Student uses grant to create leadership program for black males

Wake Forest University student Jonathan Kelly is using a grant from the university’s Fund for Ethics and Leadership to create a leadership program for black male high school students.

Kelly designed the weekend retreat, “Men of Distinction: Wake Forest University Academy for Future Leaders,” for sophomores and juniors across North Carolina. It will take place Nov. 10-12 at Wake Forest. Applications must be postmarked by Sept. 30 and are available online at, or by writing to P.O. Box 7274, Winston-Salem, N.C. 27109.

Kelly, a junior, is a chemistry major and the son of Barbara and Johnny Kelly of Greensboro. He is a student member of the Wake Forest Board of Trustees.

“Men of Distinction” was designed to teach black males to realize their academic and personal potential through leadership activities and community service, said Kelly, who is black.

Kelly said the program will be offered to students from Winston-Salem, Greensboro, Charlotte, Durham, Raleigh, Fayetteville and Asheville this year. He hopes to expand the program next year to include students from other areas.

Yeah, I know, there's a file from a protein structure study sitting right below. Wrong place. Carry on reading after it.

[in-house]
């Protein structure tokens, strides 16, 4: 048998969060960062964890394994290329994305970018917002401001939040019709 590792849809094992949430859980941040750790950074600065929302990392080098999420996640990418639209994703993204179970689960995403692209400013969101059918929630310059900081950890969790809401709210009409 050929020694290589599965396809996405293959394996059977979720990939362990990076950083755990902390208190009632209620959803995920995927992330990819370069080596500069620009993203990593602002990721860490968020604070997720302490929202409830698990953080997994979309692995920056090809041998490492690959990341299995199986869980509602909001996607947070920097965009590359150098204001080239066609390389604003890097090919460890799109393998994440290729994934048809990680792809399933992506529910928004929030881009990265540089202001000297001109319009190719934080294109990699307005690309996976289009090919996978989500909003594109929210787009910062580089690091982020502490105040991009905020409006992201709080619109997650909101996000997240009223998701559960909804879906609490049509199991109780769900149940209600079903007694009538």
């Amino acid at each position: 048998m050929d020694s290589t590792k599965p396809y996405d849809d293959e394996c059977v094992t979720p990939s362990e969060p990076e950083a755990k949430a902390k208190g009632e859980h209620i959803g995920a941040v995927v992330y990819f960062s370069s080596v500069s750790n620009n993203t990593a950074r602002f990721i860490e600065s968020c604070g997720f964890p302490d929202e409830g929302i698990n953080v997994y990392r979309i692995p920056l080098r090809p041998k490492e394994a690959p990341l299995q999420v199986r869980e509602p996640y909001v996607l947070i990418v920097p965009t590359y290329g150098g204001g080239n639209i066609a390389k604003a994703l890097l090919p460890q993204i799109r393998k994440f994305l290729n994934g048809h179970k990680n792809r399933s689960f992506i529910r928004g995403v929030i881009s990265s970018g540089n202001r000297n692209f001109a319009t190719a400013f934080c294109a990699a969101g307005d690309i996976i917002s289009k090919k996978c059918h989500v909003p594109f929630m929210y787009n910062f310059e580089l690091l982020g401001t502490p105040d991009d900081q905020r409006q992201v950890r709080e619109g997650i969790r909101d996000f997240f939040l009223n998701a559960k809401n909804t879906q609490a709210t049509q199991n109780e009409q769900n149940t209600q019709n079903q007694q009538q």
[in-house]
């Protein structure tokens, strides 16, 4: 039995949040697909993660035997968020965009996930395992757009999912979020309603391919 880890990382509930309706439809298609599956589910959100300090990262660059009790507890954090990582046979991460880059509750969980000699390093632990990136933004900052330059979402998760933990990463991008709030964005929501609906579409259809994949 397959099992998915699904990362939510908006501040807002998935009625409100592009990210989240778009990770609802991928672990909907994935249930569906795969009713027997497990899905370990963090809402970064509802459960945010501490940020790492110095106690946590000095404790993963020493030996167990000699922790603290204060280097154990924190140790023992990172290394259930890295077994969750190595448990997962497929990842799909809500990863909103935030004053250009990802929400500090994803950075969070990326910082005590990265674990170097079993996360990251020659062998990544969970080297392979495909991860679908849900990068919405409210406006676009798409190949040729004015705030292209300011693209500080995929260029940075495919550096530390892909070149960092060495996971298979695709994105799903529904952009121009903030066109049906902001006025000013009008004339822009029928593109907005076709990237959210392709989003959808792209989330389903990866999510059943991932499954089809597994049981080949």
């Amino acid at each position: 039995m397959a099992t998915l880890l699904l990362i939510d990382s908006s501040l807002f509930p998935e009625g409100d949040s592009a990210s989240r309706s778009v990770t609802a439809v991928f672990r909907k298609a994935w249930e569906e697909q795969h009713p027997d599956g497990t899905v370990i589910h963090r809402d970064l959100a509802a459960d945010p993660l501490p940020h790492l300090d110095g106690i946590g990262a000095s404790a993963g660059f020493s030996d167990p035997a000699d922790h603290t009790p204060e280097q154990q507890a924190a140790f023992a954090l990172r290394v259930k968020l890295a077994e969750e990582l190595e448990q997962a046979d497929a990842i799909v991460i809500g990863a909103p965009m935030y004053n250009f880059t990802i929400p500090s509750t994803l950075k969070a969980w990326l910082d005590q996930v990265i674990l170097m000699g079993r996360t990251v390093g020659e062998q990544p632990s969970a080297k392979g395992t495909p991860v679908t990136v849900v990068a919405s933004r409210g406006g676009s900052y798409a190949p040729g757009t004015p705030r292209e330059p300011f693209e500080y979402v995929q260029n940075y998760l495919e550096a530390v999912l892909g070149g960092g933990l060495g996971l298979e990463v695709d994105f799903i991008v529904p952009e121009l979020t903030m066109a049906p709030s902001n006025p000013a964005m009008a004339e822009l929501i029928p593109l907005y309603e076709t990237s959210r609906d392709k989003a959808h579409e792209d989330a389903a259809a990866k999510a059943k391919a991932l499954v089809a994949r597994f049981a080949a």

Wake Forest financially supports the program because it will help grow leadership among an underserved population in North Carolina, said Samuel T. Gladding, associate provost. “I had a mentor in high school who pushed me to excel and challenge myself,” Kelly said. “And once I got to Wake Forest, I felt very blessed and decided to give something back to students who may not already have a mentor in their lives.”

Participants will be paired with Wake Forest student volunteers. They will stay in the students’ residence halls during the program.

“Men of Distinction” will feature a mix of workshops and social activities including a banquet and tailgate party.

Workshop courses will include information about business etiquette, parliamentary procedure, interpersonal communication and time management.

Kelly recruited speakers from the university and from throughout the Triad who specialize in business, politics, medicine, ministry and computer science to lead each session.

This year’s freshman class at Wake Forest has 1,018 students. Black students make up 7 percent of that population. In the total undergraduate student population, blacks make up 8.2 percent.

For more information about “Men of Distinction,” visit or email

Categories: Student, University Announcement